FRANKFURT/STOCKHOLM (Reuters) - Swedish truck maker Scania's entire top management would leave in the event of a hostile takeover by a rival company, a spokesman said on Wednesday.
Scania spokesman Hans-Ake Danielsson said that his company was emphatically against any forced tie-ups with rival firms, and that if such a takeover succeeded, its leadership would walk out.
"It's quite a natural reaction, isn't it?" said Danielsson, when asked if management would quit. "Scania's opinion is that it has the capacity to keep on trucking as it is right now."
Sweden's Volvo must sell its stake in domestic rival Scania by early next year for regulatory reasons, and speculation about a merger between Scania and a German competitor has been rife for many months.
The spokesman was confirming comments by Scania Chief Executive Leif Ostling in an interview with Germany's WirtschaftsWoche magazine, due to be published on Thursday.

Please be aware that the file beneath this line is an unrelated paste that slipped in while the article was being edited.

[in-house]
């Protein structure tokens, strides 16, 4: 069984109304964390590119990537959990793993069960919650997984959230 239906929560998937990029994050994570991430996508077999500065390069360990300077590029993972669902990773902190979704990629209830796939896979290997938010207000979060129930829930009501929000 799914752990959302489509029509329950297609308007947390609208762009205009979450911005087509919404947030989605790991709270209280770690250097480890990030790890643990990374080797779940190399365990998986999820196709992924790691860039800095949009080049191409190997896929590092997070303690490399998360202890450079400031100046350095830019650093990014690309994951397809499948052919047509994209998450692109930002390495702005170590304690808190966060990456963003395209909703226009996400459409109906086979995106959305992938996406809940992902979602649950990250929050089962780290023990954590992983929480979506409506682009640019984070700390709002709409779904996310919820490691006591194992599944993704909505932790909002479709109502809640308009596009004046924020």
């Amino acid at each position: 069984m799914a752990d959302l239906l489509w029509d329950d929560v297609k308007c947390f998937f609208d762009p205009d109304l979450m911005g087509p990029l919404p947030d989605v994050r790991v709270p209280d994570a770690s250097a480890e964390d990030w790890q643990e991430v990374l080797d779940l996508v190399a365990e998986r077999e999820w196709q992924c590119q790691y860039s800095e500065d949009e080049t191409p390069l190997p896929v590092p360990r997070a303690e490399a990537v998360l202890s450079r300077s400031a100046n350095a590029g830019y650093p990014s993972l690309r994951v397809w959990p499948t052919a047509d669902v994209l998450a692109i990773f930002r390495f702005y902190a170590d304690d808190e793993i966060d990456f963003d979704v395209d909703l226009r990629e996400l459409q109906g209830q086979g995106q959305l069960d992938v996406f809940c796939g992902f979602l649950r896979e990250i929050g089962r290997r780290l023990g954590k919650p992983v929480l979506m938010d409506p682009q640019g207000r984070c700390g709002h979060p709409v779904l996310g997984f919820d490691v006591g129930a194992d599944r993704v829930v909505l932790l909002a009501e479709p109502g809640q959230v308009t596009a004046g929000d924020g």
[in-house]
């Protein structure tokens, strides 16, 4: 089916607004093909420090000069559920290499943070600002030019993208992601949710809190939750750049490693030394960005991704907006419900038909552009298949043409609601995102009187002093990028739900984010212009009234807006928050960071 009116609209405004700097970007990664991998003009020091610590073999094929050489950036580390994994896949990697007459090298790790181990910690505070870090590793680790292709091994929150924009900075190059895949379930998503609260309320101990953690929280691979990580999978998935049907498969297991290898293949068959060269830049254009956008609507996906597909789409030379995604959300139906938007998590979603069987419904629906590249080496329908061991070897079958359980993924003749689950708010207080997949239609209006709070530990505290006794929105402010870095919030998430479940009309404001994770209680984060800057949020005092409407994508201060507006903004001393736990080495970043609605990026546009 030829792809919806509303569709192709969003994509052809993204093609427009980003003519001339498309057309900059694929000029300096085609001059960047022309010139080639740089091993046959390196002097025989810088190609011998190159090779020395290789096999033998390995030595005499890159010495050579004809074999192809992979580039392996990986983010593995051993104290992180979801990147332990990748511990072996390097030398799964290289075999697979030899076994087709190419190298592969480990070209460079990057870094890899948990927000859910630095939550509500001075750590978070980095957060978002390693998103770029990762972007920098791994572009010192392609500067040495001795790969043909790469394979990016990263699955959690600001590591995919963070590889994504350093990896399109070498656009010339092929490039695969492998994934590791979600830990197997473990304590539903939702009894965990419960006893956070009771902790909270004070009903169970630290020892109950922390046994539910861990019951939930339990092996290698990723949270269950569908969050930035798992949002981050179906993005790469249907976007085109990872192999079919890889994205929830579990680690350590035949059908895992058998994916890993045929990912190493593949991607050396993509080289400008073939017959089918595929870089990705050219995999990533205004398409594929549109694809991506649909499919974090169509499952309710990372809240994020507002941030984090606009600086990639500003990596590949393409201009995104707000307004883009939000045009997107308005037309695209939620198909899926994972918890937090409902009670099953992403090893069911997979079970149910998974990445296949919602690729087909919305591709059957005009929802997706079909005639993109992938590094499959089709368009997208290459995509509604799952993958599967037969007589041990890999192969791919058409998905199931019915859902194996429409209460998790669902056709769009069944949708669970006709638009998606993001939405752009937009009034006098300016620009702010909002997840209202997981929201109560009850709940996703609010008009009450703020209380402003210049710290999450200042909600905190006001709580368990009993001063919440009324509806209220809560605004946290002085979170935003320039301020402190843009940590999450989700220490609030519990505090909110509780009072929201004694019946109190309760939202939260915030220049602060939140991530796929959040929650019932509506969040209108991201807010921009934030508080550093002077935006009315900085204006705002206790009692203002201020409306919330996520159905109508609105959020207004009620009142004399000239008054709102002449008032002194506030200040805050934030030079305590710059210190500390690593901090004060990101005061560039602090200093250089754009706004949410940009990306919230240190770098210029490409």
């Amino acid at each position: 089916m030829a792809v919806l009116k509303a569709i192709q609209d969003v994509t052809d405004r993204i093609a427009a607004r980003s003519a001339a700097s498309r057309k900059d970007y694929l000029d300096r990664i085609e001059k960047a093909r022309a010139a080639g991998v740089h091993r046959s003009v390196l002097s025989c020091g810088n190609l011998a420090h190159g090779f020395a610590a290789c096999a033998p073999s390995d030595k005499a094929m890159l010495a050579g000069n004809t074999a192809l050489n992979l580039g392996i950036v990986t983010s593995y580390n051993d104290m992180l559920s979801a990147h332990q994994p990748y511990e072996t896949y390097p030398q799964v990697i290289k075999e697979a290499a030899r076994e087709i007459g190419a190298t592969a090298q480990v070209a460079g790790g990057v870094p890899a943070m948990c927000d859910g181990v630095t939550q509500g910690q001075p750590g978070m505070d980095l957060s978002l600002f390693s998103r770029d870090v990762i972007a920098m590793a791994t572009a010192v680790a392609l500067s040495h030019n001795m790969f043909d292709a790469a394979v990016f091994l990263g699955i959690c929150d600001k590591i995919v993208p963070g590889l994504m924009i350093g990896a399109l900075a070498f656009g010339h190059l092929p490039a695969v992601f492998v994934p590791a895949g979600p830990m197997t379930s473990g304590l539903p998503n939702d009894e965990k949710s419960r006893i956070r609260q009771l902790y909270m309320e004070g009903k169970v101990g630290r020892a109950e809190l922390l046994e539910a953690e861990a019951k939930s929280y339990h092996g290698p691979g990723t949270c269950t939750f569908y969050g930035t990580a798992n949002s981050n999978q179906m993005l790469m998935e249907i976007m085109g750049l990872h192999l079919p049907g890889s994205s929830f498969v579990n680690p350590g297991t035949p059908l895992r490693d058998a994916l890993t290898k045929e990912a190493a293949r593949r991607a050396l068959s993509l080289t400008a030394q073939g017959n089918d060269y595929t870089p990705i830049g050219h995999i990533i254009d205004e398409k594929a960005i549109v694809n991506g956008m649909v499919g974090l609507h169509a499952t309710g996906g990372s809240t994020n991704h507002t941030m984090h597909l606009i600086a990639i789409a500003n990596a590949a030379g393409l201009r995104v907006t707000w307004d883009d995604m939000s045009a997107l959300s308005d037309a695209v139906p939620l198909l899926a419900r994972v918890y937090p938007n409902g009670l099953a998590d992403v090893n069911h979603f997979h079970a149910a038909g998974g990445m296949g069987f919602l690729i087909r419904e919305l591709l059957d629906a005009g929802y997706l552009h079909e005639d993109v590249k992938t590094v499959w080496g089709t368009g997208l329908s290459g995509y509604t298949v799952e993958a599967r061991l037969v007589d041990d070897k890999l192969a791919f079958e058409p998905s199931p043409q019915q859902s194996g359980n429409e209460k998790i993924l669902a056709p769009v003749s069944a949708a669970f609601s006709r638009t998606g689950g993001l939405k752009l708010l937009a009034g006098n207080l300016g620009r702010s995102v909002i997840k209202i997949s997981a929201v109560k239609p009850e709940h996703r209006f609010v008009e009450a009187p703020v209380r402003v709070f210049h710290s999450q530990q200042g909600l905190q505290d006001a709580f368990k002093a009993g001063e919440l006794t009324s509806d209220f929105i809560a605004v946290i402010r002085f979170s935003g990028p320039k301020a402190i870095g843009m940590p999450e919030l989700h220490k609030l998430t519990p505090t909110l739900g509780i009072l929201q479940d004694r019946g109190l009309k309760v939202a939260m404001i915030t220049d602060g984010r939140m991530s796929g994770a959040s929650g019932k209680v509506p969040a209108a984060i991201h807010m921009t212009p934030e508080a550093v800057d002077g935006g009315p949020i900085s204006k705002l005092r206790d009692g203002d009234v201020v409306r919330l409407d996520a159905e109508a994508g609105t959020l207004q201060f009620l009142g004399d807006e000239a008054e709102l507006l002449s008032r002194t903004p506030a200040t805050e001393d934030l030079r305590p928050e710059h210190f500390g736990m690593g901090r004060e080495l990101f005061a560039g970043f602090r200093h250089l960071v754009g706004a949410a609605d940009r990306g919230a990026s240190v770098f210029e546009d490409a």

"The purchase of a company whose management is not on your side is the worst investment decision that one can imagine," CEO Leif Ostling told the magazine. "It leads to the entire leadership of the company quitting after the takeover."
Beside Volvo, Europe's biggest carmaker, Volkswagen AG, also holds a strategic stake in Scania, the world's most profitable truck maker, and has ruled out increasing its holding.
It also has said it would not sell its stake, though it would made sense for German truck maker MAN, Scania and VW to cooperate. It is unclear what form such cooperation would take.
MAN Chief Executive Rudolf Rupprecht said last week all possible combinations were being discussed for cooperation with Scania and Volkswagen, but that his company would want to be the main player in any tie-up.
Ostling dismissed talk of a takeover by MAN.
"A merger always brings internal struggles, especially when there are areas of overlap between MAN and Scania. It is unproductive and costs time, money and energy," he said.
"It is insulting when competitors speculate about the future of Scania without having spoken to us even once," he said.